Monday, February 1, 2016

Some useful VMware Esxi commands

In this two part series I will summarize some useful Esxi commands that we use time to time. We can run any of these commands from local or remote console.
To run any of these cmd, first connect to host over ssh using putty  (I believe ssh is already enabled on host), once connected to host then, you can run the given command to complete the respective task:

To restart management agents:
#/etc/init.d/hostd restart
#/etc/init.d/vpxa restart
To restart all agents at once
Note: this cmd restart all agents so could take a long time to complete that is why its preferable to restart individual agent

To Power off / Reboot an unresponsive VM: 
Using vim-cmd,
#vim-cmd vmsvc/getallvms  This command will give you the VM Name and respective VM ID.

Now, to see the power state of VM,
#vim-cmd vmsvc/power.getstate VMID

To shutdown the VM,
#vim-cmd vmsvc/shutdown VMID

If the above doesn't work then, use fowwing command to power off the VM,
#vim-cmd vmsvc/poweroff VMID
Using esxcli:
To get VM name and respective wordNumber
#esxcli vm process list 

To power off a VM : There are three power-off methods available with esxcli. Soft is the most graceful, hard performs an immediate shutdown, and force should be used as a last resort.
#esxcli vm process kill -t [ soft,hard,force] -w WorldNumber

Reload a vmx file without removing the virtual machine from inventory: First get to VMID as described above, then 
#vim-cmd vmsvc/reload VMID

To get a list of running tasks on the host,
#vim-cmd vmsvc/task_list 

To get a list of tasks associated with a specific VM,
#vim-cmd vmsvc/get.tasklist VMID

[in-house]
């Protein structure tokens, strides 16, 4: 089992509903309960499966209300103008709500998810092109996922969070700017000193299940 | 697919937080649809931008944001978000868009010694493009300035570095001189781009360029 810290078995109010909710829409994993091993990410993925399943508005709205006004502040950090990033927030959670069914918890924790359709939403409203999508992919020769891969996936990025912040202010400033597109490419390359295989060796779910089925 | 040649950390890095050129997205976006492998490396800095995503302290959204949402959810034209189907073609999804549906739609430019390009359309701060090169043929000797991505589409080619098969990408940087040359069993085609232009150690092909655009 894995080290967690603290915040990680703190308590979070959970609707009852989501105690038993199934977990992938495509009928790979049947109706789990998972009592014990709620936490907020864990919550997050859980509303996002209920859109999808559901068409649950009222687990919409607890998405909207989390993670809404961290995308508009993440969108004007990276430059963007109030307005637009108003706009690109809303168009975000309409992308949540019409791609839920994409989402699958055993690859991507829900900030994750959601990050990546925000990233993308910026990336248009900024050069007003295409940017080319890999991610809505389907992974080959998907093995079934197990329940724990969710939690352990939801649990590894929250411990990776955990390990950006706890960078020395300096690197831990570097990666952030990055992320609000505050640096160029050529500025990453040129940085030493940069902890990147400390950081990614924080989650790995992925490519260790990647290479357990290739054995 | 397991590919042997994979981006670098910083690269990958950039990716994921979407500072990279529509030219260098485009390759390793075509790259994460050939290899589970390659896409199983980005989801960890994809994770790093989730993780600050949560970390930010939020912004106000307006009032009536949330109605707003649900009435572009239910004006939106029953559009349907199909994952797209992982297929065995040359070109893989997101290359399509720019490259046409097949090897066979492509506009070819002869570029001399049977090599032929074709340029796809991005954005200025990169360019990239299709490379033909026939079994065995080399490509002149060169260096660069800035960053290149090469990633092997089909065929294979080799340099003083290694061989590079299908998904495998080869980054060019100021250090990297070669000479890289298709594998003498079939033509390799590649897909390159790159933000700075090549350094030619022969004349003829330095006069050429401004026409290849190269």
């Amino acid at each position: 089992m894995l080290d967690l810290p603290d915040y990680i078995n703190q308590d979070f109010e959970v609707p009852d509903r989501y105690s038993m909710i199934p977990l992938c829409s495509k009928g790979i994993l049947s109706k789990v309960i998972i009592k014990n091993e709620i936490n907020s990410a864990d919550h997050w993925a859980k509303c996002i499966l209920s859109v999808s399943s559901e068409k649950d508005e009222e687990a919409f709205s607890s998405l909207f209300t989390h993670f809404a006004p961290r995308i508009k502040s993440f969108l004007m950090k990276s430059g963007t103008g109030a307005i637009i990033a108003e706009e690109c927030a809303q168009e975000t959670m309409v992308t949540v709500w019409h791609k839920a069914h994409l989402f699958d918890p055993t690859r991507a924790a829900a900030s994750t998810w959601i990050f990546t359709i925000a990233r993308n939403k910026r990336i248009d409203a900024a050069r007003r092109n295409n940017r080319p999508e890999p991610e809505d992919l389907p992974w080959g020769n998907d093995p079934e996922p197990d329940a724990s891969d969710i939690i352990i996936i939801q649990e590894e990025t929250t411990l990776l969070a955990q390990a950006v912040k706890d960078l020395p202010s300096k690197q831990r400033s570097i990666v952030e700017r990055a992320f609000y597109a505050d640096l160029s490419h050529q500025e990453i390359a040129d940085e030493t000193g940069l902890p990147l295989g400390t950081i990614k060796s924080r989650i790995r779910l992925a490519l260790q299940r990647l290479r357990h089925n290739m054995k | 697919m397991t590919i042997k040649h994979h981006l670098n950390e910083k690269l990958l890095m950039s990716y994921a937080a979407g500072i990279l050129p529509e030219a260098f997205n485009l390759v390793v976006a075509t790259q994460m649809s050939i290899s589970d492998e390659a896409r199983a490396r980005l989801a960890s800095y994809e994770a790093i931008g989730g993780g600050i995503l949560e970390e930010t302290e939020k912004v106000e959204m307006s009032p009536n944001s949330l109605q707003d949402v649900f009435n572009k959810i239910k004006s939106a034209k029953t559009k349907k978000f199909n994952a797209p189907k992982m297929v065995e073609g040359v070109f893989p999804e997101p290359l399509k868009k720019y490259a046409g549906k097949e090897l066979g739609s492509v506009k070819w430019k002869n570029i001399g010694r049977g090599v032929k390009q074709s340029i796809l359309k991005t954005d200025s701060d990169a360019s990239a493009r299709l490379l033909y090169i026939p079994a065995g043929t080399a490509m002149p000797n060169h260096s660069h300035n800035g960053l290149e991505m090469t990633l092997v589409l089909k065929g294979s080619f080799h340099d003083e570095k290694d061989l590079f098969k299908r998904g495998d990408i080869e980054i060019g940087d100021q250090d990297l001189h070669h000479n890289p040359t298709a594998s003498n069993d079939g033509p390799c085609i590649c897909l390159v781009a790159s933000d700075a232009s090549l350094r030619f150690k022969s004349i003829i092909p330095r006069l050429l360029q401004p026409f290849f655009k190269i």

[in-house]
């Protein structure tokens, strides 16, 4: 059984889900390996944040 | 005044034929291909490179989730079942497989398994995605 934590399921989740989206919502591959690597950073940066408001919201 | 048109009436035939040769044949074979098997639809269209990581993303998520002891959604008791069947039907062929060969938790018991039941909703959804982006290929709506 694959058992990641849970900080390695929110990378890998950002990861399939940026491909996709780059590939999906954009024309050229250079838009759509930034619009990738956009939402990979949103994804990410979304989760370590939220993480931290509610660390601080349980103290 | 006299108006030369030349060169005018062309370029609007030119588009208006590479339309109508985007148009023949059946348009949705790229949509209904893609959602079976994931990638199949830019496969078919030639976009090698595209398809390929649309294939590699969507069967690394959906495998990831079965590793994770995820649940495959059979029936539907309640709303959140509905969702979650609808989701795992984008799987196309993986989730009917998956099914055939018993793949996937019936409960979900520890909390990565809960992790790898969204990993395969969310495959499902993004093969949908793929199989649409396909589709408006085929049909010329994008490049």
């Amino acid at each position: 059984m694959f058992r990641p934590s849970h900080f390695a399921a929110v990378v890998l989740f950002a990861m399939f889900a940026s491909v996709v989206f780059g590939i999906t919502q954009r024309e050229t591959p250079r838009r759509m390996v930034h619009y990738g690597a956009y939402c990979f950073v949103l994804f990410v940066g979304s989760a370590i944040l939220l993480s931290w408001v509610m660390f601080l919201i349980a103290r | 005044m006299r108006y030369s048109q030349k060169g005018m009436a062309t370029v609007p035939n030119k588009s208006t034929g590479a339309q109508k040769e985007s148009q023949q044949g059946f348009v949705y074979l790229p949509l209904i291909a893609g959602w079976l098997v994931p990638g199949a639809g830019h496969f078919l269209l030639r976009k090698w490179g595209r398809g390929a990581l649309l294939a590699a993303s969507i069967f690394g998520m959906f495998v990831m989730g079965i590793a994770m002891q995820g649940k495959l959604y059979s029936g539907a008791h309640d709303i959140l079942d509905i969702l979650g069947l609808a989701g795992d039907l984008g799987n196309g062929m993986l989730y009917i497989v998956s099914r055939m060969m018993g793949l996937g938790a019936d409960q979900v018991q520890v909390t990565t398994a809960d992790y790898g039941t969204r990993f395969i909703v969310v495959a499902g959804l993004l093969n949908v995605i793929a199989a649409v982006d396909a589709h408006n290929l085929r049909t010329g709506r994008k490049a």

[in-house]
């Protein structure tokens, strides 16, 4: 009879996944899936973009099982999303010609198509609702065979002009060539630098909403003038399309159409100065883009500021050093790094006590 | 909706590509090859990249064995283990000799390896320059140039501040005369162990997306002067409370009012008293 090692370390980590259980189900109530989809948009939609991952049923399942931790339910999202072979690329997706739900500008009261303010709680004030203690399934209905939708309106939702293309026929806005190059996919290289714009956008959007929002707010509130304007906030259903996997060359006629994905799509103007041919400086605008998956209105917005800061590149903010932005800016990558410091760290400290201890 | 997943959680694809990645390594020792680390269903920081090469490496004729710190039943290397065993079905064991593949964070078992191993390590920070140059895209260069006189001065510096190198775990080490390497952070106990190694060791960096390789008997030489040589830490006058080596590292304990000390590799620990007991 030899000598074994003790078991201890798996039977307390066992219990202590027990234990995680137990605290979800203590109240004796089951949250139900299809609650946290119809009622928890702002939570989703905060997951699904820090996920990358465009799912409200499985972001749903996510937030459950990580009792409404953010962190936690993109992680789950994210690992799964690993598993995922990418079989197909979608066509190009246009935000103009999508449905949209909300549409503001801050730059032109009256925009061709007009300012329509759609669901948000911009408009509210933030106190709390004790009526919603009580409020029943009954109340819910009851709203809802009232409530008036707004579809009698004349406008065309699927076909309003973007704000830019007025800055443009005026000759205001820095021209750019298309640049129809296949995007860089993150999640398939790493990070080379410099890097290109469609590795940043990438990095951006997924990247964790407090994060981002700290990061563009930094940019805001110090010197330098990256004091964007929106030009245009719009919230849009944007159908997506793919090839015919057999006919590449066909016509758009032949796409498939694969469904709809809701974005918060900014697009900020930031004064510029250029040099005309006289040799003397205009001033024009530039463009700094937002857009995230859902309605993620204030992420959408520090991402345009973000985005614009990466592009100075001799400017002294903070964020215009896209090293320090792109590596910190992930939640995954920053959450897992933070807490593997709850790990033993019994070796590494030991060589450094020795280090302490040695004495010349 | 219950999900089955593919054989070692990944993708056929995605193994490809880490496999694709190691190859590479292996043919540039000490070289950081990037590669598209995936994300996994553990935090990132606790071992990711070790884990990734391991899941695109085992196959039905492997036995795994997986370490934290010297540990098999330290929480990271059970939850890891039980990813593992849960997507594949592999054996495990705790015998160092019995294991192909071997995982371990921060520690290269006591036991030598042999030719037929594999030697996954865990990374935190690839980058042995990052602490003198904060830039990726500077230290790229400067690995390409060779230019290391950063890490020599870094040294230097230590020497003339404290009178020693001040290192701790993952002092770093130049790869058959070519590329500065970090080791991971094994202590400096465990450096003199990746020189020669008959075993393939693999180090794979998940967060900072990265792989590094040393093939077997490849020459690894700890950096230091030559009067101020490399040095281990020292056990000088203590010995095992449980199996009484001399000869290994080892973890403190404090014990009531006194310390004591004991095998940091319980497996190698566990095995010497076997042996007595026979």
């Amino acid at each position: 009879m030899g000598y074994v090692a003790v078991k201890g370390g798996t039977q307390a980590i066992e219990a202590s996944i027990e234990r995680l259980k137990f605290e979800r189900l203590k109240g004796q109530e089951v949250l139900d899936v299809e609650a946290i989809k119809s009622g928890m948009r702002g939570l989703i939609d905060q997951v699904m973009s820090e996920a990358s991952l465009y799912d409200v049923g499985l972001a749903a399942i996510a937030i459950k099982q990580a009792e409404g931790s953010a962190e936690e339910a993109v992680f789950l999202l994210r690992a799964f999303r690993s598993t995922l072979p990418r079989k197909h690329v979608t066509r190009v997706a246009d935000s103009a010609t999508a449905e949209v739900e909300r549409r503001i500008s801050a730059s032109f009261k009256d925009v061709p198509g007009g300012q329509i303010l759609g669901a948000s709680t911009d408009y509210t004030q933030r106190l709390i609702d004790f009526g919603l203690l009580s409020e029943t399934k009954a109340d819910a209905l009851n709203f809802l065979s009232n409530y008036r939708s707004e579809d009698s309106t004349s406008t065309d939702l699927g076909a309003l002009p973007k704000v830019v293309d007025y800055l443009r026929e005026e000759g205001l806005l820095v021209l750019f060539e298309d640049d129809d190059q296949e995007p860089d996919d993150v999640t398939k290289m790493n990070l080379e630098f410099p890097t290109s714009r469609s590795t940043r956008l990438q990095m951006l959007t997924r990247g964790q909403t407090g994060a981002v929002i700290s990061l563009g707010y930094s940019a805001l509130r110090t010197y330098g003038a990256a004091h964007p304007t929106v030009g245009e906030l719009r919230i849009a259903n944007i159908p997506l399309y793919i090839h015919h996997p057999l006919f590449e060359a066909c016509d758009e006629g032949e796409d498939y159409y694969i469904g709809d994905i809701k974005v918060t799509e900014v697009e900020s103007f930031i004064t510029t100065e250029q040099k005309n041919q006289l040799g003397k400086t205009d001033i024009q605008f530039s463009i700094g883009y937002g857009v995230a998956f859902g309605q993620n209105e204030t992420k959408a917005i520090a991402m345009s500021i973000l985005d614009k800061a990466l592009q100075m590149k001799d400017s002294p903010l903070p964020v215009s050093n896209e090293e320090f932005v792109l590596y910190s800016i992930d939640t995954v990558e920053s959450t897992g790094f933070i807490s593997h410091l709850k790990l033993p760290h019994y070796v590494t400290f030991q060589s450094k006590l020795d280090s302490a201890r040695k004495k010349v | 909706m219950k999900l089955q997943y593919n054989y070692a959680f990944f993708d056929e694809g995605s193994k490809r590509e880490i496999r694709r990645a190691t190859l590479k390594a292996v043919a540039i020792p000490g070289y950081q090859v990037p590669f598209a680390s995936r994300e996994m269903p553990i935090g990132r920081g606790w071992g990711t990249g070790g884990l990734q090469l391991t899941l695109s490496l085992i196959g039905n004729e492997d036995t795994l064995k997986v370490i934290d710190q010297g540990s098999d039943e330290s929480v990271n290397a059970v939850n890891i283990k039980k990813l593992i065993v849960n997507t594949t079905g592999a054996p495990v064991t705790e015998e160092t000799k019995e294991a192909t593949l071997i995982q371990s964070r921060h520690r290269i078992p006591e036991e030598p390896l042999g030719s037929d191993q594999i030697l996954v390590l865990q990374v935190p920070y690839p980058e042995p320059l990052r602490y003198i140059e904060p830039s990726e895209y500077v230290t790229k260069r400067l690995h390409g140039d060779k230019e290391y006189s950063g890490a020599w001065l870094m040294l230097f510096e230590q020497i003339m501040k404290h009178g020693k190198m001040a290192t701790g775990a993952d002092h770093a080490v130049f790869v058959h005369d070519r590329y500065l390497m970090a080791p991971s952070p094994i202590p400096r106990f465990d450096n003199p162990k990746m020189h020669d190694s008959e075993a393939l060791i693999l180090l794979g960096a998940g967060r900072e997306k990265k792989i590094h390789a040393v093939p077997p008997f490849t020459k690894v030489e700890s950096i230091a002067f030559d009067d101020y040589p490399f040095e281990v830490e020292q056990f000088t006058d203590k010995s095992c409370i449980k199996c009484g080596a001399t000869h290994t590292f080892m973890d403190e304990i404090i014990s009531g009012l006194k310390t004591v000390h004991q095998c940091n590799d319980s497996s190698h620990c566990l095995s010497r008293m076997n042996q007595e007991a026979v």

To get information about the status of a particular task, run the command
#vim-cmd vimsvc/task_info task_identifier 

We can also use ps command to find VM related running processes.
#ps |grep VM_name    this command will give you process id and if you want to kill the process, then
#kill process_id   wait for some time, if process is still there then use
#kill -9 process_id

To ping Any host/VM etc: 
#vmkping ip_or_hostname

To enter maintenance mode using the command line interface
vimsh -n -e /hostsvc/maintenance_mode_enter      or   vim-cmd /hostsvc/maintenance_mode_enter or  esxcli system maintenanceMode set --enable true
To check if host is in maintenance mode
#vim-cmd /hostsvc/hostsummary | grep inMaintenanceMode     or 
vimsh -n -e /hostsvc/hostsummary | grep inMaintenanceMode or
esxcli system maintenanceMode get
To exit maintenance mode
#vimsh -n -e /hostsvc/maintenance_mode_exit    or   
vim-cmd /hostsvc/maintenance_mode_exit or
esxcli system maintenanceMode set --enable false

To install an update or any third party vib file stored in any datastore:
#esxcli software vib install -d /vmfs/volumes/..../downloaded.vib or

To list the software and drivers currently installed on the ESXi host: 
#esxcli software vib list
To avoid slow host boot,  
1. Mark RDM device as perennially reserved: First get the of respective RDM LUN and use below command to mark it perennially then host wouldn't look for it during boot,
#esxcli storage core device setconfig -d --perennially-reserved=true

#To verify that the device is perennially reserved, run this command:
#esxcli storage core device list -d
2. If you are not intended to use USB then you might like to stop usbarbitrator services as it slowdowns host startup 
#chkconfig usbarbitrator off
To check the status of the USB arbitrator, run the following command:
#chkconfig --list | grep -i usb

And if you want to start the usbarbitrator service, replace the Off with on
#chkconfig usbarbitrator off

Note: For ESXi 5.1 and 5.5, a restart is not required. Restarting the management agents on the system will allow for accessing the devices

To check the status of physical NIC connectivity, run this command:
# esxcfg-nics –l

To check installed Esxi version :
#esxcli system version get
#vmware -vl

I will add more command to this list in future

That's it... :)


  1. Another good work by Noor, I will be waiting for your next commands post.

  2. Are these 5.5 or 6.0 specific.or both.

  3. Great share Noor, keep sharing.

  4. good and looking ahead for other commands..

  5. wonder full explanation.i ever seen this kind of simple understanding.thanks a lot..keep posted scenario based questions...have a bright future